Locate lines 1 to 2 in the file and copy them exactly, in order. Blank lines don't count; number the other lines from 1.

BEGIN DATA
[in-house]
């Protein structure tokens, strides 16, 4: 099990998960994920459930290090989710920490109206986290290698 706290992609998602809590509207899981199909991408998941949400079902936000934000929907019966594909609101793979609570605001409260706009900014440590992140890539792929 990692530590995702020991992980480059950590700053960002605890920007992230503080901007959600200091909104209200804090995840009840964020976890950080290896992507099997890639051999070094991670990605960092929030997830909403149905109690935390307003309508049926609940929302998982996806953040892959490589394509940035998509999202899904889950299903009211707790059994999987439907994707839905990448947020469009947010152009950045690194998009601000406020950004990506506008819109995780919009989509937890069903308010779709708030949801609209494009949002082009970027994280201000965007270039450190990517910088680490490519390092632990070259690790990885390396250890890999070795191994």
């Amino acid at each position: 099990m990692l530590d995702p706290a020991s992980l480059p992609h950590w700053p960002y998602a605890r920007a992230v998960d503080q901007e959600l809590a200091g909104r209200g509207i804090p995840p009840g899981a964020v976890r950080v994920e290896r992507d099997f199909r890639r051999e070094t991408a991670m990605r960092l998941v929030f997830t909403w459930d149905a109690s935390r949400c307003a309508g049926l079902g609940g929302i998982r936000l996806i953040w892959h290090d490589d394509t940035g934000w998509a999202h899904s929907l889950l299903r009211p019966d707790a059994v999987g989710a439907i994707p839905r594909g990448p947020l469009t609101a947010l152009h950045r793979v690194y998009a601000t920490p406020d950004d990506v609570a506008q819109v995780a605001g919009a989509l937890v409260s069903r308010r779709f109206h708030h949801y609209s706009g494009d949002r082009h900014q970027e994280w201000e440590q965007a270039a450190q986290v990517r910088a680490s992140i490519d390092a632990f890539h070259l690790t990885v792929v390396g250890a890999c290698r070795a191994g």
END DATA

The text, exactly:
[in-house]
């Protein structure tokens, strides 16, 4: 099990998960994920459930290090989710920490109206986290290698 706290992609998602809590509207899981199909991408998941949400079902936000934000929907019966594909609101793979609570605001409260706009900014440590992140890539792929 990692530590995702020991992980480059950590700053960002605890920007992230503080901007959600200091909104209200804090995840009840964020976890950080290896992507099997890639051999070094991670990605960092929030997830909403149905109690935390307003309508049926609940929302998982996806953040892959490589394509940035998509999202899904889950299903009211707790059994999987439907994707839905990448947020469009947010152009950045690194998009601000406020950004990506506008819109995780919009989509937890069903308010779709708030949801609209494009949002082009970027994280201000965007270039450190990517910088680490490519390092632990070259690790990885390396250890890999070795191994």